Wednesday’s House Judiciary Committee hearing was Congress’s first big forum for discussing the killing of George Floyd, the nationwide protests it sparked, and the country’s problems with police brutality and racism. It was also apparently, in some Republicans’ view, a chance to try to redirect the conversation to some both sides-isms.
About midway through the question-and-answer period of the hearing — which was about a Democratic bill proposing several key policing reforms, including a ban on using chokeholds and creating a national database of officers who are fired for misconduct — Rep. Martha Roby (R-AL) asked George Floyd’s brother Philonise Floyd a question. She asked him to speak about the pain he’s felt over the past two weeks since his brother was killed after a Minneapolis, Minnesota, officer pinned him by the neck with his knee for several minutes, and what he hoped to see from Congress.
In his response, Floyd made a very simple, moving statement: that black lives matter because “all life is precious.” But some Republicans on the committee took that phrase as an opportunity to “both sides” the issue.
Immediately after Floyd’s heartfelt message, another committee member called on Republican witness Angela Underwood Jacobs, whose brother was a member of the Federal Protective Service and was killed while guarding a courthouse in Oakland, California, during recent unrest over Floyd’s death.
“The heartbreak and the grief is hard to articulate when your entire world has been turned upside down,” said Jacobs. “I do want to know, though, when I think about all of this is that, my brother wore a uniform and he wore that uniform proudly — I’m wondering where is the outrage for a fallen officer that also happens to be African American?”
The moment seemed designed to create a “both sides” situation, redirecting the conversation away from those harmed by police. Jacobs did go on to implore the Congress members there to find a solution to this issue, but the seeds were sown in that moment for some Republican lawmakers.
Some Republicans seemed more worried about protecting law enforcement than addressing police brutality
Amid discussion of specific policy proposals and their various merits and shortcomings, several Republican lawmakers instead took stands against concepts like “abolish the police” or “defund the police.” (The bill that prompted the hearing included neither.)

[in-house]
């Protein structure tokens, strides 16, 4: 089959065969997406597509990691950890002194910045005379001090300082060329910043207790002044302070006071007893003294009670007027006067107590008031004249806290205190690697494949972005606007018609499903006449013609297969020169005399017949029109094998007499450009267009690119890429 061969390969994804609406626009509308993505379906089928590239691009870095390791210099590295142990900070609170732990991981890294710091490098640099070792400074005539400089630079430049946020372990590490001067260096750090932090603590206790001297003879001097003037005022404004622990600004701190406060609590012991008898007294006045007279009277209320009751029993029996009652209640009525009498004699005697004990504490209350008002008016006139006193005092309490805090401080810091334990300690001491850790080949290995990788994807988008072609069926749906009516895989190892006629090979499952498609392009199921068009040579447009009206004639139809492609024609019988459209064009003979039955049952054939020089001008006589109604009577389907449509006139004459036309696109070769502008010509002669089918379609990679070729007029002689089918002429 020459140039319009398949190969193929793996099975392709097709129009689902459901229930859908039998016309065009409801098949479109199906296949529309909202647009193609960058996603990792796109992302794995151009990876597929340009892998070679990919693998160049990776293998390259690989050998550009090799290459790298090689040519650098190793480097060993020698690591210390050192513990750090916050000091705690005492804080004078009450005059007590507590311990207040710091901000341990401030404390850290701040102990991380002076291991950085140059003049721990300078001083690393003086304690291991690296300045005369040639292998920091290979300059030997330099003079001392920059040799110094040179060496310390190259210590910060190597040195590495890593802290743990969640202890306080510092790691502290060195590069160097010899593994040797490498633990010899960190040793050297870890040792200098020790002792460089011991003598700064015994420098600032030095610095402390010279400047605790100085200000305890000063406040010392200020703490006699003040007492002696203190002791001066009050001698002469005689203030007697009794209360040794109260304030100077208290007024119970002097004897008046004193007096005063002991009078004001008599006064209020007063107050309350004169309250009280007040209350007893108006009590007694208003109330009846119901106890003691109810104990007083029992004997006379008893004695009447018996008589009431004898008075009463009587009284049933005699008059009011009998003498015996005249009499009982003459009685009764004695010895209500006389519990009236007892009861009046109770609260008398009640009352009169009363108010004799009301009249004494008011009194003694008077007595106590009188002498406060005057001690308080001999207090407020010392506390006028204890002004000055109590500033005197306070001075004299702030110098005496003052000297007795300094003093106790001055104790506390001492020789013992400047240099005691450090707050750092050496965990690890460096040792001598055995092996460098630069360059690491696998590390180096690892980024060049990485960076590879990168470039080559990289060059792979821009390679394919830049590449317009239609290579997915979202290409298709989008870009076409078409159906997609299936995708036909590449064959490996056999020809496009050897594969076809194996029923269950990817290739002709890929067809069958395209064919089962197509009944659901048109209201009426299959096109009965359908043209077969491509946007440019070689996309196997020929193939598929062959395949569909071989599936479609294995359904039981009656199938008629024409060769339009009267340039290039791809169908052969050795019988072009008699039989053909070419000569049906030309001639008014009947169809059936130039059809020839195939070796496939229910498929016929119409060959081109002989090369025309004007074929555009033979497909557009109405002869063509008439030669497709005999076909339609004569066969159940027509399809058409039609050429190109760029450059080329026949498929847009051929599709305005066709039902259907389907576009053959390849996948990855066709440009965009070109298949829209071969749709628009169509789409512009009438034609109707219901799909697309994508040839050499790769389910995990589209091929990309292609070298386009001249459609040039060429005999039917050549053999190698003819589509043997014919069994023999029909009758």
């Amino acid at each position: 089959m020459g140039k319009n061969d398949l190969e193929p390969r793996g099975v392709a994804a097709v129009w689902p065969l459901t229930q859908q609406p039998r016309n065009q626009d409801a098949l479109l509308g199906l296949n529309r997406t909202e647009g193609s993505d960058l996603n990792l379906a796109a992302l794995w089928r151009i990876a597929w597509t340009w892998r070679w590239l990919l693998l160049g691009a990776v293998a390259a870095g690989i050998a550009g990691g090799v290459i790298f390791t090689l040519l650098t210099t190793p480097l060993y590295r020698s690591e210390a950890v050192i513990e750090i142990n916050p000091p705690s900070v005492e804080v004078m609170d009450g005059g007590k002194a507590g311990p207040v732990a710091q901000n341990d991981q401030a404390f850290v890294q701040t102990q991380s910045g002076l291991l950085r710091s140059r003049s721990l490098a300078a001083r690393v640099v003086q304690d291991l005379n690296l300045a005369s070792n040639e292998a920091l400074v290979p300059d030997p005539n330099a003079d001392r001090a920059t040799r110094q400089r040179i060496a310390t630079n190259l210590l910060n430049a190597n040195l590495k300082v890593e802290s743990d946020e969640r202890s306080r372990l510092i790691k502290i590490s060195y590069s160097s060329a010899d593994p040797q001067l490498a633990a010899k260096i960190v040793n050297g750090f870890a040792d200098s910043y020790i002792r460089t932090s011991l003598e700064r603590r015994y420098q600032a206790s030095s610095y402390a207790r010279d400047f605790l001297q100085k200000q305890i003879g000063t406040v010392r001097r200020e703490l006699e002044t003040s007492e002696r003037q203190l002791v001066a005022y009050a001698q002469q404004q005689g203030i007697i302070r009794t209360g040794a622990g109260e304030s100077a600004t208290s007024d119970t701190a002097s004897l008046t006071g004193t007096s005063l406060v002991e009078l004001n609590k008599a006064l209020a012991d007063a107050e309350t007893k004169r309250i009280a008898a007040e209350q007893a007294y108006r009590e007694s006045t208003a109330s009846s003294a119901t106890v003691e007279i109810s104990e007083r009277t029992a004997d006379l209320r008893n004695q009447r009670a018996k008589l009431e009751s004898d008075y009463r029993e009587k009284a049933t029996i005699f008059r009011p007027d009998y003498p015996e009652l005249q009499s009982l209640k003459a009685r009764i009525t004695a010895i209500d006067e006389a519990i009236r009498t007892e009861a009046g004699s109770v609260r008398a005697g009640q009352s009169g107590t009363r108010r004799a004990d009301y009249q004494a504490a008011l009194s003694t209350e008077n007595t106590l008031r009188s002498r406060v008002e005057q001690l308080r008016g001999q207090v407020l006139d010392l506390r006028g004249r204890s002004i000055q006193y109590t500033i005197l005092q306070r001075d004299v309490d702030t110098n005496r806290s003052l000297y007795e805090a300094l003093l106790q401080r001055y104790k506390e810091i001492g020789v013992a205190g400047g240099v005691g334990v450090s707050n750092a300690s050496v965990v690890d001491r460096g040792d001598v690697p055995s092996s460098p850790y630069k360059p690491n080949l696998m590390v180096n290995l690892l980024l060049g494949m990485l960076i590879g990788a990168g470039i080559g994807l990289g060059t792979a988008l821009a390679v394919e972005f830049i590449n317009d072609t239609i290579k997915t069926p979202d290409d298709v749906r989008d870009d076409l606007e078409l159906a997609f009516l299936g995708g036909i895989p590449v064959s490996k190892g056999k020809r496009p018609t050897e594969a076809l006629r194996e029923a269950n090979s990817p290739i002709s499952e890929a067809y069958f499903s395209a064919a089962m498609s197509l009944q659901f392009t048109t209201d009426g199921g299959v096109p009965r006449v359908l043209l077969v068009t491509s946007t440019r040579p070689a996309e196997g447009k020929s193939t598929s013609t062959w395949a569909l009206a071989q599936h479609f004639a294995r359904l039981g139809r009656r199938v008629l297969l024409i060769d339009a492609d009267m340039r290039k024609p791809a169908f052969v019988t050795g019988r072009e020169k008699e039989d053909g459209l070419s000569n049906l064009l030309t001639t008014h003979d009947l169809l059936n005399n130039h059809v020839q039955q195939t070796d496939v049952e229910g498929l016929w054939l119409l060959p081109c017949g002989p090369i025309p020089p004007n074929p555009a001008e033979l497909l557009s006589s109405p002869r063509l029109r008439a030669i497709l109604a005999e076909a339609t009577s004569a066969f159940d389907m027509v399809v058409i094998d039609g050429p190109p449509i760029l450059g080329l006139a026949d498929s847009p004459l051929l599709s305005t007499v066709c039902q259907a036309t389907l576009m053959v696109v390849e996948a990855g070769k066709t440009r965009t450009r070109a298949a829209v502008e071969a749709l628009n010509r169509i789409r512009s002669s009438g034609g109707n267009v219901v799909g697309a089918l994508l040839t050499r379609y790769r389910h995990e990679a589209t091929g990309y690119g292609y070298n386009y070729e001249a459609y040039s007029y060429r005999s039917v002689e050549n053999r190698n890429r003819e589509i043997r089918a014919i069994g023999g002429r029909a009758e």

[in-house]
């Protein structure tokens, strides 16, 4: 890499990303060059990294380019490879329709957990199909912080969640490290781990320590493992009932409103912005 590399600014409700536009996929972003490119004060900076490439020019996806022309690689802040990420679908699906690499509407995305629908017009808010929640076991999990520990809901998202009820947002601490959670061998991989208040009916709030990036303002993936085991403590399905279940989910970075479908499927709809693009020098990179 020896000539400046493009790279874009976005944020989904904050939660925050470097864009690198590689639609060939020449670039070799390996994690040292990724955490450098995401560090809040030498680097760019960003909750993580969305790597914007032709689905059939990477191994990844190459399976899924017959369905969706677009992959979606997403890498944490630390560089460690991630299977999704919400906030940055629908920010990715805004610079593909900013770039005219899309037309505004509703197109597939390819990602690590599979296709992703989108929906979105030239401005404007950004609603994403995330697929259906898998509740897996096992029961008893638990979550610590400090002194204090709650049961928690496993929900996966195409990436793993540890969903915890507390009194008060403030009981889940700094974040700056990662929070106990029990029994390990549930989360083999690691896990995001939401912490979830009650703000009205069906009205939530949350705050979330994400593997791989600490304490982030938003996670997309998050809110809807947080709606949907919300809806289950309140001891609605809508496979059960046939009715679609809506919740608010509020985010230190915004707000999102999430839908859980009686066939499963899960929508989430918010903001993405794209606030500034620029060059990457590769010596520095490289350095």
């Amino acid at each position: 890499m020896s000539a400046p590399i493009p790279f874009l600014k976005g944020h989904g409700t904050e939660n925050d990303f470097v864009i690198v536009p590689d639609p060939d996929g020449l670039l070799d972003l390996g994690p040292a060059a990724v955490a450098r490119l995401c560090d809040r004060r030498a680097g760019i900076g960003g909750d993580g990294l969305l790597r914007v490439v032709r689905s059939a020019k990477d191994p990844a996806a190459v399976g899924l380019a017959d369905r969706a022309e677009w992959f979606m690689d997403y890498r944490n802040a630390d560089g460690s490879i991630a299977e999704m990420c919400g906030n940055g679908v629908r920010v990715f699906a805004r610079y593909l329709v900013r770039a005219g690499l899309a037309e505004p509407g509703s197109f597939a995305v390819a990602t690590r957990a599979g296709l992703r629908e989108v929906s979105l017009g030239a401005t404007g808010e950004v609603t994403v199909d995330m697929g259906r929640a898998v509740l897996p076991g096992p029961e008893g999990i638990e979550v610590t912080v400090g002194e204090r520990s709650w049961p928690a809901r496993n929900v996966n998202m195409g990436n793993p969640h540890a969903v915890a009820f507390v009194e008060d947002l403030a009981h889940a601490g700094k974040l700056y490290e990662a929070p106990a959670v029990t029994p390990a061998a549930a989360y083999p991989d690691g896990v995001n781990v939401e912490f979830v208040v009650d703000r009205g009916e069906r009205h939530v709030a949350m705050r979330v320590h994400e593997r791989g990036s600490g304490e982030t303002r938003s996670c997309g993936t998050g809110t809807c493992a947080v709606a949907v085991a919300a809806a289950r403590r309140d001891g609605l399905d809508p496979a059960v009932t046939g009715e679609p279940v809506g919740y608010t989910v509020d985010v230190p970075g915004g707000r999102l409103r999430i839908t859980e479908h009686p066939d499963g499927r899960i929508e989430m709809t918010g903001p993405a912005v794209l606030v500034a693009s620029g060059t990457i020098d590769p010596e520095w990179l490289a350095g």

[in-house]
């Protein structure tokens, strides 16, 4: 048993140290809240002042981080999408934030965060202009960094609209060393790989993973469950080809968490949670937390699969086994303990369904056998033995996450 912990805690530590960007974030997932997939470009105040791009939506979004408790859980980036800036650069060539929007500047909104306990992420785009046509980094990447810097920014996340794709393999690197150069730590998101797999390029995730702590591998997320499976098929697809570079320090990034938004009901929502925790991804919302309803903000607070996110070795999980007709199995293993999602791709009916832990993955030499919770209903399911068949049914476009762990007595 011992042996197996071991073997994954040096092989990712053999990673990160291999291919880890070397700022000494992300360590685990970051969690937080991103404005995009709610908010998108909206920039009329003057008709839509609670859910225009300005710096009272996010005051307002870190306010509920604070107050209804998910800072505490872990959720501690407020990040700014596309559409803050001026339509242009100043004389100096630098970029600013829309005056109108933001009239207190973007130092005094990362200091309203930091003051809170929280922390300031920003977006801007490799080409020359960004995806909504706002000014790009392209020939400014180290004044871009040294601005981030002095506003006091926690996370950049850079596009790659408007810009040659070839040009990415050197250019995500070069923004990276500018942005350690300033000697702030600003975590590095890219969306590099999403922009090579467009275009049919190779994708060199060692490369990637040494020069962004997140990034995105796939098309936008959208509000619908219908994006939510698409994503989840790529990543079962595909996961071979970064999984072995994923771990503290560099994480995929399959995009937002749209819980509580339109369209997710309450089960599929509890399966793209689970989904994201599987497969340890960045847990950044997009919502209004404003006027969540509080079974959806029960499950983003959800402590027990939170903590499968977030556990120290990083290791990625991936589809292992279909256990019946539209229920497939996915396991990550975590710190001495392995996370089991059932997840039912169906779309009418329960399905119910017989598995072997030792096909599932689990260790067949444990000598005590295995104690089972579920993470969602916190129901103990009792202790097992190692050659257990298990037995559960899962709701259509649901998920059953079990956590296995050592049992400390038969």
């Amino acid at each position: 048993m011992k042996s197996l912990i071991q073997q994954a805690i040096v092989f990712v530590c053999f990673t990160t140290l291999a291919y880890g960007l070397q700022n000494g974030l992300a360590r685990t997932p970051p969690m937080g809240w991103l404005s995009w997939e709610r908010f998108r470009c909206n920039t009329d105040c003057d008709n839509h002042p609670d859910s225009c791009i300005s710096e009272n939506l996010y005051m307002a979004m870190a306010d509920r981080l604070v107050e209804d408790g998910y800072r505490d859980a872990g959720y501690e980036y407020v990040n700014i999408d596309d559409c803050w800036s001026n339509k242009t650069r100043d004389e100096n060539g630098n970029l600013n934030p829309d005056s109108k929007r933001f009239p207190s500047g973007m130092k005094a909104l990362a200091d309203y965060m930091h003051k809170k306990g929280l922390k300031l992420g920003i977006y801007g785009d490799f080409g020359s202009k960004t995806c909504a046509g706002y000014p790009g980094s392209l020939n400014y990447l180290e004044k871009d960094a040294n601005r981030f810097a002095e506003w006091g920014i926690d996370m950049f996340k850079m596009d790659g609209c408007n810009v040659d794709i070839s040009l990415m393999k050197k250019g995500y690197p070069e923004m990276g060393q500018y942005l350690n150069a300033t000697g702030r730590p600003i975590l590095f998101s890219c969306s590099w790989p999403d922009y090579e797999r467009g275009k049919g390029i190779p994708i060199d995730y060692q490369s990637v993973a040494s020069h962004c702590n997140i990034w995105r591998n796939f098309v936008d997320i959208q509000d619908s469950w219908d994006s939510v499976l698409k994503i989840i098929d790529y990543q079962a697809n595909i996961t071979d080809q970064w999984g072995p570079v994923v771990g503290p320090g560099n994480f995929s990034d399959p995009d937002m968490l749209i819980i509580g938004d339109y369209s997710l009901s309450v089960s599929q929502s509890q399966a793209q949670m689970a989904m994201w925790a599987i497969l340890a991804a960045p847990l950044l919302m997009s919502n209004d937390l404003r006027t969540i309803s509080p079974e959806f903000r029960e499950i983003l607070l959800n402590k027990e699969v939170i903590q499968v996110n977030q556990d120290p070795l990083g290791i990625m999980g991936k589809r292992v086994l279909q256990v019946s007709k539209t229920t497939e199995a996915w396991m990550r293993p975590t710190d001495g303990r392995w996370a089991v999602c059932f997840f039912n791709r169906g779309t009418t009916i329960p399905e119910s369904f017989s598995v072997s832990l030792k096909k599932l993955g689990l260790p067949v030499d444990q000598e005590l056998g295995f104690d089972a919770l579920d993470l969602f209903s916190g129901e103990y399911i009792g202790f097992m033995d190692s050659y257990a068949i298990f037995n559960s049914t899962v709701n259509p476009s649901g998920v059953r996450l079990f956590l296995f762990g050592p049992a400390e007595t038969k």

Other GOP members of the committee seemed committed to equating black lives and police lives.
Shortly after the moment with Floyd’s brother and Jacobs’s story, ranking member Rep. Jim Jordan (R-OH) seized on the “both sides” narrative in an exchange with Republican witness and Fox News contributor Dan Bongino during his round of questioning.
Asking Bongino if he felt he was protecting life when he put on his NYPD uniform or was protecting presidents in the Secret Service, Jordan deftly flipped the narrative. “When you protected that life, you actually risked your life, is that accurate?” Jordan asked; Bongino responded affirmatively. “And officers do that every day, don’t they?” replied Jordan.
From there, Jordan said that the idea of abolishing or defunding the police is inconsistent with the statement “all life is precious,” even though the bill in question wasn’t proposing either of those things.
Jordan continued his back-and-forth with Bongino, hitting on this theme more clearly. “I think in your testimony earlier, you said if police forces are abolished, if police forces are defunded … we’re talking about human beings, we’re talking about officers who put on their uniforms and protect our communities,” he said. “It will put their lives at risk, won’t it?”
The unsaid assumption underlying some Republicans’ arguments during the hearing was that police are the only thing standing up to a perceived menace — one presented by the black communities and other communities of color whose suffering at the hands of law enforcement other witnesses pointed out. Still, little moments seemed to expose this assumption. In his opening statement, Bongino had called on Congress to “commit to police accountability, without shredding the thin wall between civilization and chaos.”
Eventually, Rep. Val Demings (D-FL) said that police violence isn’t an “us versus them” issue.
“This moment is about what’s right, and this moment is about what’s wrong,” she said referring to Floyd’s death. “This is not a black issue or a white issue. It’s not a Democratic issue, a Republican issue. This is an American issue that has turned into yet another American tragedy.”
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